Ariana Grande has enjoyed some stratospheric career highs during the last year, but there have been some very difficult lows as well. Grande has songs in her catalog about these heartbreaking experiences, but recently confessed that singing them live causes her to go through them over and over again.
“Making it is healing,” she tweeted about the impact of singing emotional songs like “No Tears Left To Cry,” as reported by Entertainment Tonight. “Performing it is like reliving it all over again and it is hell.”
The tweet has since been deleted.
Ariana’s ex-boyfriend, Mac Miller, died last year after an accidental overdose. As Hello Giggles reports, she has already cried during “Thank U Next” when the lyrics of the song mention him. During the first weekends as the headliner at Coachella, she also paid tribute to Miller with an “In Memoriam” section that included rapper Nipsey Hussle as well, Spin notes. She also wore a Steelers jersey which some believe was a tribute to Miller because he was from Pittsburgh. As Pop Buzz reports, the “Self Care” rapper was a big Steelers fan.
Ariana recently shared a photo of her brain scans in her Instagram stories to illustrate the effects of her PTSD. As Women’s Health Magazine reports, in one image, you can see a side-by-side comparison of a healthy brain and the brain of someone with PTSD. The healthy brain is mostly dark while the brain with PTSD has white sections. Ariana then posts photos of her brain scans and they look like the brain with PTSD.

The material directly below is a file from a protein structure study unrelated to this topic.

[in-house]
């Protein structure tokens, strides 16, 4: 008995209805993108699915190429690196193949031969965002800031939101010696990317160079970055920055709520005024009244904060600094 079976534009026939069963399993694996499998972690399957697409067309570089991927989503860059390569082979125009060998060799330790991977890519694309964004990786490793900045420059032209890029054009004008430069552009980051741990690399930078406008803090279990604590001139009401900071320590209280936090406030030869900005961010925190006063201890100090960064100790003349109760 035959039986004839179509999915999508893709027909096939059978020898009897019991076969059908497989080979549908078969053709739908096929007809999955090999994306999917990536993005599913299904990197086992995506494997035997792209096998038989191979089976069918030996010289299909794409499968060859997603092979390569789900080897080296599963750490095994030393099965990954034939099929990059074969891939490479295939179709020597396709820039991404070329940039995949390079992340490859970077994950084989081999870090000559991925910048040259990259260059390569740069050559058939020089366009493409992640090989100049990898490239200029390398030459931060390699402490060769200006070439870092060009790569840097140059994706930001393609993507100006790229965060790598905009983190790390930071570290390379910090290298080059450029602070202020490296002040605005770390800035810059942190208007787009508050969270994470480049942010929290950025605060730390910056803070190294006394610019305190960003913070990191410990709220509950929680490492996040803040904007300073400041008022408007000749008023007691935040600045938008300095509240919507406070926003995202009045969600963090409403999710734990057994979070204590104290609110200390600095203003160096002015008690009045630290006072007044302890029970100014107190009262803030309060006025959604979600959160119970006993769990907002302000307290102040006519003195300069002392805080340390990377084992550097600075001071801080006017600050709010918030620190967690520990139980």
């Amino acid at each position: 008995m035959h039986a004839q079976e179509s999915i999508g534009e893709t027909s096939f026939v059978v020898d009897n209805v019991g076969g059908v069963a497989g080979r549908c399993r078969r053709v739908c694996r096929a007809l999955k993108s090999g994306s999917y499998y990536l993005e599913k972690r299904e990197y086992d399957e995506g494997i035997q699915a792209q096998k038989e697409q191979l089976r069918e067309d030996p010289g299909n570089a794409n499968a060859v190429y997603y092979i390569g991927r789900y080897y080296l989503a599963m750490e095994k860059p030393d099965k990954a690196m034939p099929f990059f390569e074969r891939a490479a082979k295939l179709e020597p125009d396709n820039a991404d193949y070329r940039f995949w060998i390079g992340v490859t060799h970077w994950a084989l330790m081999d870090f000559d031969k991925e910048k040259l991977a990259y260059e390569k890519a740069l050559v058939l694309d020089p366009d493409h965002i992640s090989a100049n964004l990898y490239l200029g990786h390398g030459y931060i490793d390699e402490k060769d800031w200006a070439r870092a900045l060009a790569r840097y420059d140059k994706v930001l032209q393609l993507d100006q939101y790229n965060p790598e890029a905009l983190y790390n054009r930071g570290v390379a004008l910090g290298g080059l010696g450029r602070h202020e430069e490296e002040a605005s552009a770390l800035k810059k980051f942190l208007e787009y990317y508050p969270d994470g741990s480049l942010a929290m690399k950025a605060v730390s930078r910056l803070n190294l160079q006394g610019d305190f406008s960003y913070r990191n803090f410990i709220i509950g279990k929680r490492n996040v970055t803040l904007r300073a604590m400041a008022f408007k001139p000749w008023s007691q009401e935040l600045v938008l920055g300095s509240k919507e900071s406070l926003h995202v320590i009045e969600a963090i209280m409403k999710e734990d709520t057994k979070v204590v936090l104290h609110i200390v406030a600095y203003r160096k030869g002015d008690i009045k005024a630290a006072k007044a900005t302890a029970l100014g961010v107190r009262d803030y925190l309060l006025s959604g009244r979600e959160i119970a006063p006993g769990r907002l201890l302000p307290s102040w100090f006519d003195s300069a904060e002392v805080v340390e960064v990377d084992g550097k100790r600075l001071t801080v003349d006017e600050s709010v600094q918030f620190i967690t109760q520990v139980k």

“Hilarious and terrifying…not a joke,” she wrote in the caption of the Instagram story.
Last year, Ariana revealed that she had been diagnosed with PTSD, which had been triggered by a suicide bombing at her concert in Manchester the previous year.
“It’s hard to talk about because so many people have suffered such severe, tremendous loss,” she said in an interview last year. “But, yeah, [my PTSD is] a real thing.”
She also expressed some reluctance to even speak about it because of the people who lost loved ones because of the bombing.
“I know those families and my fans, and everyone there experienced a tremendous amount of it as well. Time is the biggest thing. I feel like I shouldn’t even be talking about my own experience – like I shouldn’t even say anything,” she added.
Ariana is set to headline Coachella’s second weekend soon, so here’s hoping that the love of her fans and her more upbeat songs help her to cope with the emotional trauma she experiences on stage.